Although the agency has emphasized programs to strengthen the Uniformed Division, “wear and tear is particularly problematic,” the academy said. Together with 30 percent of uniformed officers who have been on duty for less than three years, the secret service has “a large part of its law enforcement personnel with limited experience”.
A major problem is the “unsustainable amount of overtime” civil servants have to work. To make matters worse, overtime is not always fully remunerated.
From 2016 to 2018, specialty agents lost more than $ 1 million in unpaid overtime, the Government Accountability Office (GAO) reported last year. A review of exit surveys by the academy panel found that incomplete compensation for work performed was a common reason for leaving the agency.
A spokesperson for the agency would not answer a question about unpaid work despite the GAO and NAPA results, calling it “hypothetical character”. A House committee held a hearing on the gratuitous work four years ago.
Regarding the report, the spokesperson agreed “with the overarching conclusion that morale and engagement will not improve significantly until the agency is funded and staffed at optimal levels. We will continue to campaign aggressively until we are fully staffed and able to provide a better quality of life for our elite law enforcement agencies, whose fast pace every day ensures the mission’s success. “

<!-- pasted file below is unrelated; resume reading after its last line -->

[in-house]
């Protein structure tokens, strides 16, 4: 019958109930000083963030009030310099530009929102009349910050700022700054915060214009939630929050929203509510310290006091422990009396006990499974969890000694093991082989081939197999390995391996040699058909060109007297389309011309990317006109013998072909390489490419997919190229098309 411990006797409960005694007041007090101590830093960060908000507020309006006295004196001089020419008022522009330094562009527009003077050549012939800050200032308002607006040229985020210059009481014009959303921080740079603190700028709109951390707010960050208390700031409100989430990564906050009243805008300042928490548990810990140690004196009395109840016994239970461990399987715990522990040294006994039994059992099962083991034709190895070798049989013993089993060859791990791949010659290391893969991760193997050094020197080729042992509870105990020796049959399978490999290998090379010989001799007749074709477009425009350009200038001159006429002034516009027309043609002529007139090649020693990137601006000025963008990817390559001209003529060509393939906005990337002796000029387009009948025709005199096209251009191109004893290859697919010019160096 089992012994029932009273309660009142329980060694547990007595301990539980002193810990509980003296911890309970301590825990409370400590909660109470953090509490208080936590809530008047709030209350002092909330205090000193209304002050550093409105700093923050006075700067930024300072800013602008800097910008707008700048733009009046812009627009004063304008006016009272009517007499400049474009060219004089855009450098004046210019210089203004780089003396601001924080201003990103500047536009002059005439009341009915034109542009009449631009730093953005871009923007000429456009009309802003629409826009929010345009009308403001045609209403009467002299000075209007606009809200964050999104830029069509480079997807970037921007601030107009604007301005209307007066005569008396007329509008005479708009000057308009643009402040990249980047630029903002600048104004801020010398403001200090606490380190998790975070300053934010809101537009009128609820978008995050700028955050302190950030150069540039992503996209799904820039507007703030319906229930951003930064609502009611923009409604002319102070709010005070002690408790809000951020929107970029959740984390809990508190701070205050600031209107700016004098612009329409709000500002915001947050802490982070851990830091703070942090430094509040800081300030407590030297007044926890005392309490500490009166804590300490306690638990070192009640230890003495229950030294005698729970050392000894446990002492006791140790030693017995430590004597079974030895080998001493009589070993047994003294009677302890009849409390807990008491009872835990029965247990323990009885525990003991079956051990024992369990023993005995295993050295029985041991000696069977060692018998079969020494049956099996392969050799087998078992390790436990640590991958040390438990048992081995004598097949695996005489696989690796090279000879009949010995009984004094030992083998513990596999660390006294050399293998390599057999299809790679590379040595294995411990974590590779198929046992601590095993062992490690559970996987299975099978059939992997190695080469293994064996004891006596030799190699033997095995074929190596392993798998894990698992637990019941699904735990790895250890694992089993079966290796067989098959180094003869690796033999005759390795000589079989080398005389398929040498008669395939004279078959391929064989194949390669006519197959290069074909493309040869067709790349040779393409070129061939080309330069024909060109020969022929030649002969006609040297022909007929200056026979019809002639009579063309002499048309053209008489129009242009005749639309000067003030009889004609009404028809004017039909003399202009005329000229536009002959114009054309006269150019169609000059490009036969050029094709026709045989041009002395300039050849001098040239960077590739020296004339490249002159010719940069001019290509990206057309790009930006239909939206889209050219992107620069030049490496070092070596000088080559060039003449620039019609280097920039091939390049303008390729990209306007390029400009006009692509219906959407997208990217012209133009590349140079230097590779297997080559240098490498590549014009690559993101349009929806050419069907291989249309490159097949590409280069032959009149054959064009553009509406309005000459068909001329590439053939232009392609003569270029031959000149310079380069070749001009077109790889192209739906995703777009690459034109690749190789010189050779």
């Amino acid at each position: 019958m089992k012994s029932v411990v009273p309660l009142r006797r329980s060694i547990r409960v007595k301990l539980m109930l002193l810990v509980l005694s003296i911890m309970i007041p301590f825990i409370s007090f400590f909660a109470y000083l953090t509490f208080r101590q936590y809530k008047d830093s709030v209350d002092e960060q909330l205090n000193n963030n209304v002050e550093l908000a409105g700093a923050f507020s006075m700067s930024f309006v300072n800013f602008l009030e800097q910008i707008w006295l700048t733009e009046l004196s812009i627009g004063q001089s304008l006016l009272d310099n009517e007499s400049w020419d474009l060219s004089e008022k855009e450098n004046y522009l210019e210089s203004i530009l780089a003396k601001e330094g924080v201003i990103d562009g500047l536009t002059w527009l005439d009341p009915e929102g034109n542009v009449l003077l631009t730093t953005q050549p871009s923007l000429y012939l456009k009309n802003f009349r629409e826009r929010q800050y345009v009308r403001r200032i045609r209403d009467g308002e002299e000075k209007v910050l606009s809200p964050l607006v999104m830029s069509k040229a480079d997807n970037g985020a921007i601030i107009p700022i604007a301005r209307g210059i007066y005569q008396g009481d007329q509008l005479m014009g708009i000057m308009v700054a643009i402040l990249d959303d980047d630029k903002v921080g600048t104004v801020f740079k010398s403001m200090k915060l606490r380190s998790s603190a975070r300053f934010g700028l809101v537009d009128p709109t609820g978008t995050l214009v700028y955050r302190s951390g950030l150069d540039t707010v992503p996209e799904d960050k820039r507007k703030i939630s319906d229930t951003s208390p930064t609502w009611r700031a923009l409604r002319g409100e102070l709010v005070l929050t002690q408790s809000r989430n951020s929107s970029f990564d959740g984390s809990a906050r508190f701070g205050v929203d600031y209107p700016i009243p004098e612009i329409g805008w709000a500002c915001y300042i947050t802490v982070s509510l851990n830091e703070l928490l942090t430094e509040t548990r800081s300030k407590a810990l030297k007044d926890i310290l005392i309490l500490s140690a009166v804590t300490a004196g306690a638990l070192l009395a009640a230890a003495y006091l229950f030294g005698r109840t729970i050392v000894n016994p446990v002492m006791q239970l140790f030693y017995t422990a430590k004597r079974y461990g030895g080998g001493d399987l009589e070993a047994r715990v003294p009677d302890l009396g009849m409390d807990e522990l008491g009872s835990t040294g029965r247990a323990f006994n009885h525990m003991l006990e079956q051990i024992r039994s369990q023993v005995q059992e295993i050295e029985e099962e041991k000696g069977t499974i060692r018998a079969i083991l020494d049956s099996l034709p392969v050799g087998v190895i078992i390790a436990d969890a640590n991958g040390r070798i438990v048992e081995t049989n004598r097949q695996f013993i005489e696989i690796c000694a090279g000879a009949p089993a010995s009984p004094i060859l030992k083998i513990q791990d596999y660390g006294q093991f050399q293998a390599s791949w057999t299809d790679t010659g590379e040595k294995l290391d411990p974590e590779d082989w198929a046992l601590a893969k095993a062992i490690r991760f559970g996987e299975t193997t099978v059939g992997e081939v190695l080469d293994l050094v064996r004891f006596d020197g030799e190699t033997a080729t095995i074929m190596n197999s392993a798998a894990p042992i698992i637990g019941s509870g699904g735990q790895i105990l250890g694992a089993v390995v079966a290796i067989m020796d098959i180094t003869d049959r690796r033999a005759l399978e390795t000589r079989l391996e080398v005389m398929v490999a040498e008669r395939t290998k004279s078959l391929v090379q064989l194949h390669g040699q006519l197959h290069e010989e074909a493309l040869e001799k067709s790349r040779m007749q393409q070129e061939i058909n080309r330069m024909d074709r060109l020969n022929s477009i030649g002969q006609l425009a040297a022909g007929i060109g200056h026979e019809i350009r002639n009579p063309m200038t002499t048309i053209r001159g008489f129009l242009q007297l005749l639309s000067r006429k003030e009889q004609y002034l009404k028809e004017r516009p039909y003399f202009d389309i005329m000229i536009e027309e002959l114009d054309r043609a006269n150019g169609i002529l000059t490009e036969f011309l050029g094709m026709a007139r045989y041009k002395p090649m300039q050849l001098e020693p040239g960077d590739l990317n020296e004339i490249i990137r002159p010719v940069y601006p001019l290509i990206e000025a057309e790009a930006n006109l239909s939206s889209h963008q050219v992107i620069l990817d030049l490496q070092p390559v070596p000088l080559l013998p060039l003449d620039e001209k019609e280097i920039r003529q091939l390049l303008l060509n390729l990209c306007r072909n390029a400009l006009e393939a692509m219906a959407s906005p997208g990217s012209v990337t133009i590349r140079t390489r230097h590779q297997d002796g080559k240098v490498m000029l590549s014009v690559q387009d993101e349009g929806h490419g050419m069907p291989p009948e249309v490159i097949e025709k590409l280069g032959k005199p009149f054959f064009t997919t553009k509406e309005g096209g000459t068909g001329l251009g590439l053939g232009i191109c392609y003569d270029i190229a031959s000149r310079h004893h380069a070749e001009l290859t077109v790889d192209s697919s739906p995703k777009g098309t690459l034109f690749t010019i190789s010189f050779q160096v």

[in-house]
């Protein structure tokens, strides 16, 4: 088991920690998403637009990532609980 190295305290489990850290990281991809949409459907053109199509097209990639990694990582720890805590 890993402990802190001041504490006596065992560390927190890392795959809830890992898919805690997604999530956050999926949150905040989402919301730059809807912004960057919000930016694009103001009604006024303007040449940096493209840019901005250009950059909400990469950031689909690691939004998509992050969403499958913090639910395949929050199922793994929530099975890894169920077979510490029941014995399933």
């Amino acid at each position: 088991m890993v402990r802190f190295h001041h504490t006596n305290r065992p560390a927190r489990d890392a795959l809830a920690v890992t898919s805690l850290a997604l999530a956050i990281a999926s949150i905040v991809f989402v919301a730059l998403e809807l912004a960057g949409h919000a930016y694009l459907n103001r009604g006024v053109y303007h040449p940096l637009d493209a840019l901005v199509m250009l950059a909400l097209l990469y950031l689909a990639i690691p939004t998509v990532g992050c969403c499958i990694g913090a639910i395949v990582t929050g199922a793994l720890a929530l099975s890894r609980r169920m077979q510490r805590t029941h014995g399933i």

The Secret Service currently employs 7,846 people in 162 offices in Germany and abroad. The agency’s heads say the number of employees must increase to 9,595 by fiscal 2026.
Most of the employees in the Uniformed Division are members of the Fraternal Order of Police union, who refused to comment on the report until they could consult with them.
John Koskinen, a member of the NAPA panel and a former commissioner for the Internal Revenue Service, paid “great tribute” to the heads of the agencies for soliciting the study and addressing issues. “They are trying to keep making progress in what they are doing,” he said in an interview.
In addition to hiring more people, NAPA suggested that the Secret Service should protect fewer people. Although the reduction in the number of asylum seekers “goes against the basic” ethos “of the agency,” the report says it is important to take this into account. Four times, the report cited the additional duties imposed on the agency by former President Donald Trump, who “authorized protection for family members and White House officials for the first six months of the new administration, placing an unprecedented protective burden on the service.”
This, along with other issues, added to the rising demands on intelligence, which the Academy found “stressed the workforce and had a negative impact on staff focus, engagement, willingness and effectiveness.”